Older women have an image problem, a negative one that has become normalized. What do I mean by normalized? Representations of women of a certain age have become ingrained in society and have resulted in stereotypes—you know the ones I mean, the acceptable roles; grandma, crabby crazy cat lady, old hag, peddler of adult diapers, retirement communities, denture creams. Women over 40 are seldom presented as attractive, intelligent, sensual, sexual, whole human beings the way men are. This needs to change.
Back in 1972, Susan Sontag wrote about the Double Standard of Aging, and nowhere is this more evident than in film and romance fiction. In movies and books, men get distinguished as they age, and they are allowed to age. Men at 45 are silver foxes, while women of the same age are merely ‘old.’ Women become mutton dressed as lamb, cougars, are shoved aside, or dropped into those acceptable stereotyped roles because, unlike men of the same age, women are now toothless hags who need denture cream.
What you see is what you’ve always seen, and it is what you accept because that is all you have ever been shown. You may not be aware that you buy into the negative image. After all, the imagery you’ve seen about adult diapers, creams that lift sagging skin, and late fortysomething Daniel Craig’s James Bond romancing twentysomething Lea Seydoux rather than fiftysomething Monica Bellucci, reinforces the information you see about women ‘getting old,’ and men being hot silver foxes. Who would blame you for believing the double standard of aging?
Although you’ve had plenty of movies and romance novels where the older guy silver fox gets the girl, and gets it on with the girl, how often have you seen a couple who are roughly the same age getting it on? Age equivalent sex suddenly becomes problematic—and it’s all because of the woman. Add a woman with sagging skin and she’s a grandma, and granny sex is gross because grandmas don’t have sex—even with silver foxy grandpas.
Give us silver fox smokin’ hot grandpas, but no grannies and their saggy this and that. I had a romance publisher tell me no one wanted to read granny sex, quite recently in fact. I was prepared to show this publisher evidence contrary to her statement (have a look at the Seasoned Romance Facebook page). Unfortunately, this was at a conference, others stepped in, and my opportunity to continue was lost. That moment indicated that, for some publishers, romantic interludes in romance fiction, like onscreen, is still considered to be a venue open only to young women.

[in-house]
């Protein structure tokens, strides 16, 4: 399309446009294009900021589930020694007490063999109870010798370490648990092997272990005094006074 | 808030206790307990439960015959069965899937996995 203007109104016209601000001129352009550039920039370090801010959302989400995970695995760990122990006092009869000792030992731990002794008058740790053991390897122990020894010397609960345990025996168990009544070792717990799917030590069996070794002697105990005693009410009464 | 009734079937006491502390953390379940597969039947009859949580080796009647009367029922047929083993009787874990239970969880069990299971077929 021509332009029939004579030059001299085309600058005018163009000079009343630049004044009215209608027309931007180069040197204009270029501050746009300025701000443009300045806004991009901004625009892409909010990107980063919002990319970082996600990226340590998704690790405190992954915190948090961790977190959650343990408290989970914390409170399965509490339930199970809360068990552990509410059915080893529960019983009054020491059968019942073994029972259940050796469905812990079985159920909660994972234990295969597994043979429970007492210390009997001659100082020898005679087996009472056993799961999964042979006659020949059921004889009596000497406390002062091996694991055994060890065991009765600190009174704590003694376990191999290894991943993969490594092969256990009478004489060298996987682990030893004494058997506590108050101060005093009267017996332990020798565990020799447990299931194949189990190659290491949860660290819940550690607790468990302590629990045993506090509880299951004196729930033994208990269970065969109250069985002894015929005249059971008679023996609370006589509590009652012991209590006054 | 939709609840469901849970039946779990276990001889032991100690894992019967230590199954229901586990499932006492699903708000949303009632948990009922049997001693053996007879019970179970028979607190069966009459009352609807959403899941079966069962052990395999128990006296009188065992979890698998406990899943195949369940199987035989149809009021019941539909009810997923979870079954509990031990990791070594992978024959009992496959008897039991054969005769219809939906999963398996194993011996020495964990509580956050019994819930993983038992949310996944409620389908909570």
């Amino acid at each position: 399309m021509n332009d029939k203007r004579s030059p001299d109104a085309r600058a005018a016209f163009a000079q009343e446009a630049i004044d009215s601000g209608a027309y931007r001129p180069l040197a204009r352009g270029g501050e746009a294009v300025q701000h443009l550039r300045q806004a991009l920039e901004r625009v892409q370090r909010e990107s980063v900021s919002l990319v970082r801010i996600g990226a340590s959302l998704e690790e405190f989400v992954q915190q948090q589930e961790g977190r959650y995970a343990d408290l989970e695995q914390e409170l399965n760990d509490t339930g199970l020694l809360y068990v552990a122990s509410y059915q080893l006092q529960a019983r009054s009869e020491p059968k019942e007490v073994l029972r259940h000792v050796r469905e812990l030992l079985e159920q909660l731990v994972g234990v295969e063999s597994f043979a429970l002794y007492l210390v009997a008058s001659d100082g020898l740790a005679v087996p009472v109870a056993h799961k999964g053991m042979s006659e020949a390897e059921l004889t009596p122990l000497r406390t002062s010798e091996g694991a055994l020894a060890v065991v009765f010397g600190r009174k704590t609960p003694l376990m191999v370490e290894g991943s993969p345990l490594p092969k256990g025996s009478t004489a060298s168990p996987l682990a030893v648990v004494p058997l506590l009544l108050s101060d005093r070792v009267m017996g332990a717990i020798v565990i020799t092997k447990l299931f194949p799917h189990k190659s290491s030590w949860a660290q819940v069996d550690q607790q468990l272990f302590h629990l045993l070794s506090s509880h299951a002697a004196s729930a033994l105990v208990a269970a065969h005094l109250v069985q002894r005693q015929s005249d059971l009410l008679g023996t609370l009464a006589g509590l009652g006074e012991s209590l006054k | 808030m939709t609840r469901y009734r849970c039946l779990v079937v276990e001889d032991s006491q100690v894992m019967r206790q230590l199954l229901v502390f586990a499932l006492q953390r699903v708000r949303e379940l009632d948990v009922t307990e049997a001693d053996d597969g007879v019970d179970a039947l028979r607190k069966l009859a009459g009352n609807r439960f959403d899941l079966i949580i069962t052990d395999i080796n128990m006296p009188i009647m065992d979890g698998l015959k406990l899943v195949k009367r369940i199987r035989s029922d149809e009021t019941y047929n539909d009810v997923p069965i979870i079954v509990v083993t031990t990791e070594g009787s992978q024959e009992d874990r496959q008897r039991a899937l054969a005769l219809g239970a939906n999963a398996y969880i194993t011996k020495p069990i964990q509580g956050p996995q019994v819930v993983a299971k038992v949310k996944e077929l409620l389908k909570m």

For many publishers the status quo remains, silver foxy men, but no silver foxy women, and THIS is the root of the image problem. We get what we’ve always had because of this pervasive attitude that older women aren’t attractive or sexual. The image problem is a vicious circle, but I’m pushing for change. While I’ve posted about what to call this subgenre of romance (I’m still leaning toward just calling it Romance), this time I’m asking for reasons why you think portrayals of sexual women over 40 is so problematic.
Is it really about sagging breasts and lined faces?
Is it really that romance is a tale for younger women, or readers who want to remember what it was like when they were younger?
Is sex after 40 just plain gross?
Or is it because we have so rarely been shown positive images of mature female sexuality?
The image problem boils down to a lack of representations showing us that women over 40 are attractive, intelligent, sensual, sexual, whole human beings. This means it’s time to make a NEW status quo, to normalize how life really is, and how women over 40 really are. If a publisher thinks granny’s saggy boobs are distasteful (not something a romance hero would care about), the solution is simple. Romance has various ‘heat’ levels. That is, an array of how intimate sexual activity is described–from a chaste kiss and closing the bedroom door, to graphic sex. There is a spectrum of readers, those who like the bedroom door closed and those who want explicit description. There is a spectrum of readers who want romance tales featuring women 40, 50, 60, and beyond, those who want granny to close the bedroom door, and those who want to see granny in all her glory.
Leave a comment about what you think is problematic. Meanwhile, I’ll keep writing my sexually active silver foxy heroines over 40.
2 thoughts on “The Image Problem of Granny Sex”
It is all wrong that older women are still judged by their looks. Men always seem to get a pass for their physical issues. The new “dad bod” craze is ridiculous and was only created so men can still feel sexy with a less than perfect body. News flash men have saggy boobs and lines on their faces and we don’t use that as a reason not to have sex with them! The stories that work in books and in life are always with an intelligent woman and a man who appreciates that intelligence, spunk, and sass. A man who knows how to stimulate a woman’s brain is always going to get laid. There was an episode on Grey’s Anatomy that made me stand up and cheer. One of the doctors found out that his 70-something mom was in a relationship with a fireman who was even younger than the doctor. When confronted by the doctor if the fireman was after his mom’s money, the fireman blasted the doctor for not appreciating how smart, loving, sassy, and fun his mom was and those were the reasons he was with her. Maybe part of the problem is that our “child” brains never want to imagine our parents having sex, so that is applied to everyone our parents age and therefore make it unattractive.
You are correct, Cindy. The Ick Factor begins with the realisation your parents had sex at least once.
The emphasis placed on the ideal female form voluptuous, Gibson Girls, to Twiggy and Heroin Chic, keeps changing, but age hasn’t budged much, despite the increase in life expectancy. Something is wrong with this image.